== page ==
This past week, USDA secretary Tom Vilsack officially announced the allocation of $63 million in loans and grants to a whopping 264 projects under the program, so we get to see some specifics about where this money is going.
REAP is designed to provide funds, through grants and sometimes loan financing specifically to smaller farmers in rural environments. It’s interesting because it specifically targets those agricultural producers in remote areas, and provides funding for all kinds of alternative-energy projects including renewable energy systems like solar and wind generation, anaerobic digesters, biodiesel or ethanol facilities, hydropower, and that kind of thing.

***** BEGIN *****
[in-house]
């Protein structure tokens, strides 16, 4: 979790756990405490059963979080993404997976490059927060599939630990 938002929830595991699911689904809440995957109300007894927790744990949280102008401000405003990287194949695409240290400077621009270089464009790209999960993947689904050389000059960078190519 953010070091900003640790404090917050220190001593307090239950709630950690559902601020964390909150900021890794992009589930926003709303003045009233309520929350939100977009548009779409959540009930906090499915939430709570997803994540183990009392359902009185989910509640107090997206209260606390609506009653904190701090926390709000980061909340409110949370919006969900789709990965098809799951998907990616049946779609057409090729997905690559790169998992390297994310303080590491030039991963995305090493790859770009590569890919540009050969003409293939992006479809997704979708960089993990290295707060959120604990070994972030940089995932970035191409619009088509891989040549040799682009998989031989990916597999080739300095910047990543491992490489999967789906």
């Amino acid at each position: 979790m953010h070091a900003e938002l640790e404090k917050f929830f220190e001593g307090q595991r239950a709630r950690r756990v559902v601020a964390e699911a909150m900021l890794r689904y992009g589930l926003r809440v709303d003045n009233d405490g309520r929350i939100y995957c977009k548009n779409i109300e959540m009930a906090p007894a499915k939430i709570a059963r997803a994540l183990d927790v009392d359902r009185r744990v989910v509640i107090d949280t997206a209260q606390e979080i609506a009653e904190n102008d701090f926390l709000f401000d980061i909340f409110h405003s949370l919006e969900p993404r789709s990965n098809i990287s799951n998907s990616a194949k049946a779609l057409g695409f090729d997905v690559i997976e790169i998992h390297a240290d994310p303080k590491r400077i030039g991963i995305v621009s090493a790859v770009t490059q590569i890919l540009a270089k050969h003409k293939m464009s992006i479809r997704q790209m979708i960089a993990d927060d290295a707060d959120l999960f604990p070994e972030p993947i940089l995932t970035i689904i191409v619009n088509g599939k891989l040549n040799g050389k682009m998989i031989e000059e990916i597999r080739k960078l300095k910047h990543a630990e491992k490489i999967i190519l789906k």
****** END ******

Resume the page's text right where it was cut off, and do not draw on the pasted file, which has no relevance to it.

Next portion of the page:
But also, very helpfully, it will provide funding for basic improvements that align with the need to lower energy consumption like better lighting, cooling, heating, insulation, sealing, pumps, and all other upgrades that aren’t as sexy as solar panels (and boy are solar panels sexy) but could have a huge impact just the same.
The announcement shows us a few specific areas where REAP funding will be going. They include a solar system on a fruit farm (mostly apple and pear orchards) in Ohio, a wind farm in North Carolina, and, interestingly, $16,094 (what a specific number!) to install solar panels on the roofs of chicken coops on a farm in Georgia.
REAP isn’t the kind of legislation that garners huge headlines, but it’s an important one: real money going to solve real problems in small farms. You can read more about it here.